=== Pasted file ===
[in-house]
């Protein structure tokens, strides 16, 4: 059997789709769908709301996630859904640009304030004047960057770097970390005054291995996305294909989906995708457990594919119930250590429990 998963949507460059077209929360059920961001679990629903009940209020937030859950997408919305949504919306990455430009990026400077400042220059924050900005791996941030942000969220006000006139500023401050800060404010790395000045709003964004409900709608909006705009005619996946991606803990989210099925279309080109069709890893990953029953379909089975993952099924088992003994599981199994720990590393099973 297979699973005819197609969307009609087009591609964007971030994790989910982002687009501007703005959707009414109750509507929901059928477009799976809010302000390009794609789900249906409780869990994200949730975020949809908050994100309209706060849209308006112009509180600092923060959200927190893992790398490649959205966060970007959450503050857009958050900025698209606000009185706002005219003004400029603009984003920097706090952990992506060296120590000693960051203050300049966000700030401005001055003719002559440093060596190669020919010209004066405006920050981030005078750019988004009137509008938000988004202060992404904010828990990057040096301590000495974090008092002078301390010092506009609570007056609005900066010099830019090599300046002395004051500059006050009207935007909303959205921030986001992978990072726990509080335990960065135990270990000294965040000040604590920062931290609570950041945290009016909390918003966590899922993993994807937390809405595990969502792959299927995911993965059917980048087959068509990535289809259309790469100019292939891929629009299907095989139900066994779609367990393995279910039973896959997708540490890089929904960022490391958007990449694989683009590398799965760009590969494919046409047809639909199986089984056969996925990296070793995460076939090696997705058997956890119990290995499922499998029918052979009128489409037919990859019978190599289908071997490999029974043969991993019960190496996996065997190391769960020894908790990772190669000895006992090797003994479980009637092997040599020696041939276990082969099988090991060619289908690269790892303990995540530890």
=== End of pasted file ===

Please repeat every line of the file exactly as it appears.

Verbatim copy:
[in-house]
């Protein structure tokens, strides 16, 4: 059997789709769908709301996630859904640009304030004047960057770097970390005054291995996305294909989906995708457990594919119930250590429990 998963949507460059077209929360059920961001679990629903009940209020937030859950997408919305949504919306990455430009990026400077400042220059924050900005791996941030942000969220006000006139500023401050800060404010790395000045709003964004409900709608909006705009005619996946991606803990989210099925279309080109069709890893990953029953379909089975993952099924088992003994599981199994720990590393099973 297979699973005819197609969307009609087009591609964007971030994790989910982002687009501007703005959707009414109750509507929901059928477009799976809010302000390009794609789900249906409780869990994200949730975020949809908050994100309209706060849209308006112009509180600092923060959200927190893992790398490649959205966060970007959450503050857009958050900025698209606000009185706002005219003004400029603009984003920097706090952990992506060296120590000693960051203050300049966000700030401005001055003719002559440093060596190669020919010209004066405006920050981030005078750019988004009137509008938000988004202060992404904010828990990057040096301590000495974090008092002078301390010092506009609570007056609005900066010099830019090599300046002395004051500059006050009207935007909303959205921030986001992978990072726990509080335990960065135990270990000294965040000040604590920062931290609570950041945290009016909390918003966590899922993993994807937390809405595990969502792959299927995911993965059917980048087959068509990535289809259309790469100019292939891929629009299907095989139900066994779609367990393995279910039973896959997708540490890089929904960022490391958007990449694989683009590398799965760009590969494919046409047809639909199986089984056969996925990296070793995460076939090696997705058997956890119990290995499922499998029918052979009128489409037919990859019978190599289908071997490999029974043969991993019960190496996996065997190391769960020894908790990772190669000895006992090797003994479980009637092997040599020696041939276990082969099988090991060619289908690269790892303990995540530890």